Molecular Systematics of the Entomopathogenic Bacteria Bacillus popilliae, Bacillus lentimorbus, and Bacillus sphaericus
Lampe, Karen Rippere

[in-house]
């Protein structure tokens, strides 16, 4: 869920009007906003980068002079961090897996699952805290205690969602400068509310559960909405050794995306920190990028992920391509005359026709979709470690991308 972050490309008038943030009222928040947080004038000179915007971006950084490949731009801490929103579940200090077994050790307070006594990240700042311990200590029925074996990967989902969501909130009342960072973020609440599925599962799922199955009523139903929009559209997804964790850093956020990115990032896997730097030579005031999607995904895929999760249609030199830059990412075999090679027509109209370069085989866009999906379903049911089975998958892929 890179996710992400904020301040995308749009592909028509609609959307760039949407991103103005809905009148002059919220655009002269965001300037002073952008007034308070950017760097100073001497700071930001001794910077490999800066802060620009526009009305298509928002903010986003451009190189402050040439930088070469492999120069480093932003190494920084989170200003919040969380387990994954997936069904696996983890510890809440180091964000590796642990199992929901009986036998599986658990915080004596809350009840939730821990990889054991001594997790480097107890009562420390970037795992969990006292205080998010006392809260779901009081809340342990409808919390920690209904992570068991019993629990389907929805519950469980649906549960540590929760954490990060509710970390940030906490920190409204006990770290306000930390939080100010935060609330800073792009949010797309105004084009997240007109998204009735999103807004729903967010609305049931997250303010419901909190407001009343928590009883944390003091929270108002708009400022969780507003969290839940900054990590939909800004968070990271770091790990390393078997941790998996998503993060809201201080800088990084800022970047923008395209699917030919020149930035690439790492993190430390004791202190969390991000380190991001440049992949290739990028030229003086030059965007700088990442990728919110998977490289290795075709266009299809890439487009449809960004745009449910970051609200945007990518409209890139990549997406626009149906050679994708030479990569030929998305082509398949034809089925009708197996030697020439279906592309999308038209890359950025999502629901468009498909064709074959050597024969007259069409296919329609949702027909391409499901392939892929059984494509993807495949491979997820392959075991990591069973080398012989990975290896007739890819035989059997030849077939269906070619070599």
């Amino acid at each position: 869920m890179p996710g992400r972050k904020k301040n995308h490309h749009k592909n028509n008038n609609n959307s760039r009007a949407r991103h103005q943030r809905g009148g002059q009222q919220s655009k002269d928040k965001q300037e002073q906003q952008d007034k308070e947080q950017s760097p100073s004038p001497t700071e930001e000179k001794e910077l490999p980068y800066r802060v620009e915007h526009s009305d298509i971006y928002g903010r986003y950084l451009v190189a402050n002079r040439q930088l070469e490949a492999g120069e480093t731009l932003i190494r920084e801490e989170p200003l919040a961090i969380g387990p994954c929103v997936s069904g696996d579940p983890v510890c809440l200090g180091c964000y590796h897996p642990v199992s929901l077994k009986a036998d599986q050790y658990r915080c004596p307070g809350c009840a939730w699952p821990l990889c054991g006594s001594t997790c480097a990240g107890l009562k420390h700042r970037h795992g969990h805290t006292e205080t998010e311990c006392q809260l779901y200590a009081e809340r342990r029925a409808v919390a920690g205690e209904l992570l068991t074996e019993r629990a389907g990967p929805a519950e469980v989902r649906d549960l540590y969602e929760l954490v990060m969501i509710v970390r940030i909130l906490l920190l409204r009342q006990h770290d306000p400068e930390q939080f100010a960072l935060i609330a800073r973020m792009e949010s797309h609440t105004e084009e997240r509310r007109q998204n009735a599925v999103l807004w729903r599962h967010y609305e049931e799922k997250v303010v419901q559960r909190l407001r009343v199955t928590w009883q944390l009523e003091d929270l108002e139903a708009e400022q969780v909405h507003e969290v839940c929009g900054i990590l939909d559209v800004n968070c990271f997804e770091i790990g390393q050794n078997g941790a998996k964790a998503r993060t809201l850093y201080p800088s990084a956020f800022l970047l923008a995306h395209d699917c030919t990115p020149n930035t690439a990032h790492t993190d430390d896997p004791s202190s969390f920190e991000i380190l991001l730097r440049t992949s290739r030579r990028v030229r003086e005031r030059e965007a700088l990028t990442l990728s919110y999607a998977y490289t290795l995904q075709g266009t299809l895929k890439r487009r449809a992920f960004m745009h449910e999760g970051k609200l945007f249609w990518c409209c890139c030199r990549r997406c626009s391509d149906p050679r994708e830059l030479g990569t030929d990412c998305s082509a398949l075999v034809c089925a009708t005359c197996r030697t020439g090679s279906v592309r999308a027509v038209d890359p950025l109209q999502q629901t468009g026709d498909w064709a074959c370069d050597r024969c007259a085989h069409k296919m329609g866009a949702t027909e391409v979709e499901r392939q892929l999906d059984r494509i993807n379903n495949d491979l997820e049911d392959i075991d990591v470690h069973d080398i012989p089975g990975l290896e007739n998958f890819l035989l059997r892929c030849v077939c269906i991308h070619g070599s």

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Bacillus popilliae and B. lentimorbus, causative agents of milky disease in Japanese beetles and related scarab larvae, have been differentiated based upon a small number of phenotypic characteristics, but they have not previously been examined at the molecular level. Thirty-four isolates of these bacteria were examined for DNA similarity. Three distinct but related similarity groups were identified; the first contained strains of B. popilliae, the second contained strains of B. lentimorbus, and the third contained two strains distinct from but related to B. popilliae. Some strains received as B. popilliae were found to be most closely related to B. lentimorbus and some received as B. lentimorbus were found to be most closely related to B. popilliae." Geographically distinct strains of B. popilliae and B. lentimorbus were analyzed using RAPD. Eight decamer primers were tested against nineteen new and seventeen isolates previously described by randomly amplified polymorphic DNA (RAPD) analysis (M. Tran). Of the new isolates, ten were found to be B. popilliae while nine isolates were more related to the B. lentimorbus species. Paraspore formation, believed to be a characteristic unique to B. popilliae, was found to occur among a subgroup of B. lentimorbus strains. Using a combination of two PCR primer pairs, the cry18Aa1 gene was detected in 31 of 35 B. popilliae isolates and in 1 of 18 B. lentimorbus isolates. When hemolymph smears were examined microscopically, a parasporal crystal was seen in three of the four B. popilliae strains where the PCR primers could not amplify the paraspore gene. The fourth strain was not tested due to the unavailability of infected hemolymph. A paraspore was also detected by microscopic examination in a subgroup of 14 B. lentimorbus strains. In combination, the primer pairs CryBp1 and CryBp2 are effective at detecting the paraspore gene in B. popilliae isolates, but not in the B. lentimorbus isolates. Growth in media supplemented with 2% NaCl was found to be less reliable in distinguishing the species than was vancomycin resistance, the latter present only in B. popilliae. The basis for vancomycin resistance in all isolates was investigated using a polymerase chain reaction assay designed to amplify the vanB gene in enterococci. An amplicon was identified and sequenced. The amplified portion of the putative ligase gene in B. popilliae had 77% and 68-69% nucleotide identity to the sequences of the vanA gene and the vanB genes, respectively. There was 75% and 69-70% identity between the deduced amino acid sequence of the putative ligase gene in B. popilliae and the deduced amino acid sequence of the vanA gene and the vanB genes, respectively. It has been determined that the vanE gene is located either on a plasmid greater than 16 kb in size or on the chromosome. The gene in B. popilliae may have had an ancestral gene in common with vancomycin resistance genes in enterococci. Bacillus sphaericus strains isolated on the basis of pathogenicity for mosquito larvae and strains isolated on the basis of a reaction with a B. sphaericus DNA homology group IIA 16S rRNA probe were analyzed for DNA similarity. All of the pathogens belonged to homology group IIA, but this group also contained nonpathogens. It appears inappropriate to designate this homology group a species based solely upon pathogenicity.
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